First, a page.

St. Mary's Abbey, Cistercian, Dublin, Co. Dublin
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Description

St. Mary's Abbey is a former Cistercian abbey located near Abbey Street in Dublin. Its territory stretched from the district known as Oxmanstown down along the river Liffey until it met the sea. It also owned large estates in other parts of Ireland. It was one of several liberties that existed in Dublin since the arrival of the Anglo-Normans in the 12th century, which gave it jurisdiction over its lands.

History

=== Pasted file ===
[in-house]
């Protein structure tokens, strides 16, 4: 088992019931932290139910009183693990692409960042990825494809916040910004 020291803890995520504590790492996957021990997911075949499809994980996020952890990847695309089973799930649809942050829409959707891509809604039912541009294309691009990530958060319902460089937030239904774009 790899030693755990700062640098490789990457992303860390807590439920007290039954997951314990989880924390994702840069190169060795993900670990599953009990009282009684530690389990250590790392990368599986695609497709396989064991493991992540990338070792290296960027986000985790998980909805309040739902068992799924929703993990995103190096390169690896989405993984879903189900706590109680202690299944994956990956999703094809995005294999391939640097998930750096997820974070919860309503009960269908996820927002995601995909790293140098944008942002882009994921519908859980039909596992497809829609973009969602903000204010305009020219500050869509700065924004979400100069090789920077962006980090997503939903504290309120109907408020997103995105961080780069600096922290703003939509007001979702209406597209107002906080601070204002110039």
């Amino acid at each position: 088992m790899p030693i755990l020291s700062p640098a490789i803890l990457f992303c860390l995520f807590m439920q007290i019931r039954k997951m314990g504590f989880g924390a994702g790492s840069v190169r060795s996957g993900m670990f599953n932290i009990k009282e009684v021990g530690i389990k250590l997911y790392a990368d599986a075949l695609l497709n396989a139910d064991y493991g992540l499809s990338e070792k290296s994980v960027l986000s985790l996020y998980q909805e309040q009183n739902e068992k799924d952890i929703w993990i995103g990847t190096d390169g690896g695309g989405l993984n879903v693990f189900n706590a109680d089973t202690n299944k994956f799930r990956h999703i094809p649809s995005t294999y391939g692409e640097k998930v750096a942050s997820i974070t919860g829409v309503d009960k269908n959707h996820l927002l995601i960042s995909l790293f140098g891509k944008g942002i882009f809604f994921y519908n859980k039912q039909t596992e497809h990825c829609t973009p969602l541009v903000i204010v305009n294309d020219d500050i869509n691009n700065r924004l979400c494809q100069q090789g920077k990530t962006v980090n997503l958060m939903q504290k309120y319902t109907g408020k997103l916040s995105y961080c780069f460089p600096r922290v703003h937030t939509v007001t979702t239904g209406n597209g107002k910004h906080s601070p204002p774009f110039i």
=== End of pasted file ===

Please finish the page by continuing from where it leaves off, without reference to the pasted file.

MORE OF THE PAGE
The abbey was founded by the Irish king Maolseachlainn (died 862) in 846, according to the Annals of the Four Masters. It was originally Benedictine, but in 1139 was given by Malachy O'Morga, the legate of the Pope, to monks belonging to the Congregation of Savigny, which in 1147 joined the Cistercian order. In 1303, a great part of the abbey and church was destroyed by fire, but was re-constructed. However, many of the city records in chancery stored in the abbey were destroyed. The abbey was one of the largest and richest in Ireland at that time.In 1316 Robert de Nottingham, then mayor of Dublin, attacked the abbey where the Earl of Ulster, Richard de Burgh, was visiting. De Burgh was suspected of having brought Edward Bruce, who was then marching on Dublin, to Ireland. Several of de Burgh's men were killed before he was captured, and as the monks were suspected of supporting Bruce, the abbey was laid waste. Silken Thomas started his rebellion of 1534 here, by throwing down his Sword of State.